“It’s important to me to find ways to get out of this structural jam,” she said. “Organizations might offer counselling, legal advice, job or housing support, but sometimes you just need a little money. At an interpersonal level, sometimes people are feeling hopeless – offering a little opportunity like this could make a big difference for them.”

Co-founder of the Centre for Response-Based Practice in Duncan, British Columbia, Richardson said this dignity-driven counselling approach helps people overcome hardships by instilling positive social responses. Instead of perceiving victims of violence as somehow deficient, it builds on culture-based strength and existing capabilities for self-empowerment. 

“Just because we have problems, it doesn’t mean anything is wrong with us,” affirmed Richardson. “We would see things like substance abuse as an understandable response to emotional pain, ways they try to help themselves. We don’t judge if we think their responses aren’t healthy – we can say ‘wow, it’s amazing you kept yourself alive so long’.”

This humanistic approach helps those feeling isolated, a common experience in the pandemic. Counselling sessions from this perspective seek to build connections, perhaps with families or friends discussing their loneliness out on the land to deepen a sense of belonging.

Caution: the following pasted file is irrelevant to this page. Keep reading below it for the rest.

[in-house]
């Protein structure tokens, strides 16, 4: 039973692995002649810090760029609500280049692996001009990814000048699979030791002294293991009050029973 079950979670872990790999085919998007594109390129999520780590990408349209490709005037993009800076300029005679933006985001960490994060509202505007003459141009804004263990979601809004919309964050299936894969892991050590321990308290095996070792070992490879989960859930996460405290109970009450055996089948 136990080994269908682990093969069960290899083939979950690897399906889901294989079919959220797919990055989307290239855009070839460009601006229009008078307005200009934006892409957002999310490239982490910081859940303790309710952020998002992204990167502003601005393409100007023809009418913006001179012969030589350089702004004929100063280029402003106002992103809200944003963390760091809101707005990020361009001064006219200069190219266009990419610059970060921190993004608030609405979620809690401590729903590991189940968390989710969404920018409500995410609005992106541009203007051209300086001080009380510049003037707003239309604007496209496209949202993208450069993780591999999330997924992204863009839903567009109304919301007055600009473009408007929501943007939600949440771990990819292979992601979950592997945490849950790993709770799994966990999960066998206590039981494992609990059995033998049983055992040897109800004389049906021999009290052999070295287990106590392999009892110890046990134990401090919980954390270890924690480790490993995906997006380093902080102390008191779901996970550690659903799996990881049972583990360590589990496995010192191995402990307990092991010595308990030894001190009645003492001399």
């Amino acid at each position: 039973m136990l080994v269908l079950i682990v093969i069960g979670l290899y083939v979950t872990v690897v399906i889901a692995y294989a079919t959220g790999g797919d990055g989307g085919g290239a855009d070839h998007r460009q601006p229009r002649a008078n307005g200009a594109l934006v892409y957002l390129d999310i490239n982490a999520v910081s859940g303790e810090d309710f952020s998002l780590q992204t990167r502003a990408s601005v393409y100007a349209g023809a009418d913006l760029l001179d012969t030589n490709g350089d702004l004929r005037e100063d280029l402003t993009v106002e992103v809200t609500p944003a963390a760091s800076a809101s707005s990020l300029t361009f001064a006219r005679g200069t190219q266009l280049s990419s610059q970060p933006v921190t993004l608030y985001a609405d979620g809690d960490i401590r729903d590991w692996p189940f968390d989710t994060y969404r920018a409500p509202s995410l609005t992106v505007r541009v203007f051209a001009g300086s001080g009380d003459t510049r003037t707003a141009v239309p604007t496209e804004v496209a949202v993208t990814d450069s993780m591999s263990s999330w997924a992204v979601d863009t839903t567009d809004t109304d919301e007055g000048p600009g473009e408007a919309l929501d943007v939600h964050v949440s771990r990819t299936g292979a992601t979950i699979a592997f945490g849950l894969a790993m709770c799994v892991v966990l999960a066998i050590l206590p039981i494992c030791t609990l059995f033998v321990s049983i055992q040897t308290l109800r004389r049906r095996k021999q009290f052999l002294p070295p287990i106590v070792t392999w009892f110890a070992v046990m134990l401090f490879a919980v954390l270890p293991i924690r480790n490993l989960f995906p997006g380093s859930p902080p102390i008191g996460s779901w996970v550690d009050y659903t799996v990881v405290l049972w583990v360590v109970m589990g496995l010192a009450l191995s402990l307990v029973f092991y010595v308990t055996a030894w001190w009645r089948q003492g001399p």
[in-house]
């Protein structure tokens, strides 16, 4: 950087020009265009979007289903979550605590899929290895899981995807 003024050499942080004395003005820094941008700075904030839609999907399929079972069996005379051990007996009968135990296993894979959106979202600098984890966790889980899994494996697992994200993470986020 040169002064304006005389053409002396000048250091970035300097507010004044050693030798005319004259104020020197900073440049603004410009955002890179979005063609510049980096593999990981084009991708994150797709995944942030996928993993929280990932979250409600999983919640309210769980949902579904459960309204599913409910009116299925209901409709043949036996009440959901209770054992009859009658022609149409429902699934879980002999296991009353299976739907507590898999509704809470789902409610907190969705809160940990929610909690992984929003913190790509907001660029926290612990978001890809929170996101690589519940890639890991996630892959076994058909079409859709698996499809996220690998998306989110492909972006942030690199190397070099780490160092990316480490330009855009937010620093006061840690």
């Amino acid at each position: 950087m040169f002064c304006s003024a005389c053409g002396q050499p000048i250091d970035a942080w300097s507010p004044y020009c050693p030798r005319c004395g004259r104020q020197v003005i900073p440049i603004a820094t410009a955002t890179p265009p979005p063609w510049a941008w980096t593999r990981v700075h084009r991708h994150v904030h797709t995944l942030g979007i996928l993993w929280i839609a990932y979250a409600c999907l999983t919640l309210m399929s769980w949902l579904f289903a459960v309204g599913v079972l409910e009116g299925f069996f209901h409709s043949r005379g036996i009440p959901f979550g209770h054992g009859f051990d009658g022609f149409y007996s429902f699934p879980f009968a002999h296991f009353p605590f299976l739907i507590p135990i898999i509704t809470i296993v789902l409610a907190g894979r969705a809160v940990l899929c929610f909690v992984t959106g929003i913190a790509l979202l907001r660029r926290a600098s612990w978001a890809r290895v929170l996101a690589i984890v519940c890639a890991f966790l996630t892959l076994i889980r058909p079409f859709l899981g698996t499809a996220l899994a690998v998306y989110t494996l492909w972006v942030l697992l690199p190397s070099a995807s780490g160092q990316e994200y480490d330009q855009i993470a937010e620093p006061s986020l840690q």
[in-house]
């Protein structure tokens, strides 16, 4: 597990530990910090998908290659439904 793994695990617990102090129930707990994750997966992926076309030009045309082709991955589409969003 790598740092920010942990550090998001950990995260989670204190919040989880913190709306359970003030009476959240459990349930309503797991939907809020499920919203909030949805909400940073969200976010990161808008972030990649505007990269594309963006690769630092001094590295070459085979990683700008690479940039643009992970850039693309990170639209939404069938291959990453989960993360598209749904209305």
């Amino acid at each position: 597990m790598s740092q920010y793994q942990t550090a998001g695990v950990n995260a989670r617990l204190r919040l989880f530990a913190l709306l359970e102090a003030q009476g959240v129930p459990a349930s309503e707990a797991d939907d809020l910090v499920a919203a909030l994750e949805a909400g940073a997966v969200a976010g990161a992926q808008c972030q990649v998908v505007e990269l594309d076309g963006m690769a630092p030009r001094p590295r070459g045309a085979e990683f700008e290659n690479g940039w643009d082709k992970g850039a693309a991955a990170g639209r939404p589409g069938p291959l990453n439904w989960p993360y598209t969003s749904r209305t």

In 2019, Richardson applied these skills facilitating emotional support in healing tents set up following Corey Payette’s powerful musical Children of God, which dealt with residential school oppression. After the opening night’s performance, she told the audience, “It takes courage to be a witness.”

“Response-based practice is not just what happened to you but what comes after,” she explained. “For decades, people denied residential school ever happened. If an Indigenous person brought it up, they would be accused of lying. That’s what makes people suffer so much.”

In her newest book, Facing the Mountain: Indigenous Healing in the Shadow of Colonialism, Richardson explores this concept as she shares her own experience as an Indigenous woman with Métis, Cree and Gwichin heritage. She suggests it’s easier for the state to view Indigenous people as unfit to manage their lives when they are collectively portrayed as suffering from post-traumatic stress disorder.

She also discusses health issues her family has experienced from living in Uranium City, Saskatchewan, which she relates to worldwide Indigenous struggles opposing mining companies. A video on her GoFundMe page emphasizes the marginalization and unique vulnerabilities of Indigenous women and the importance of empowering them.

“Targeted groups experience a disproportionate amount of violence,” Richardson said. “There are different ways colonization is still at work to keep people seen through a deficit lens. Our approach is we believe people, help them explore their resistance, values and culture – it’s not part of mainstream psychology or counselling at all.”

This crowdsourcing initiative is inspired in part by Richardson’s personal experiences with poverty. Although she was fortunate to have a supportive mother, she knows the transformative effect a loan would have had.

“That feeling of being cared about and valued can do a lot for a person – that’s the kind of effect we’re trying to have,” Richardson concluded.

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Patrick Quinn lives in Montreal with his wife and two small children. With a passion for words and social justice, he enjoys sharing Eeyou Istchee's stories and playing music.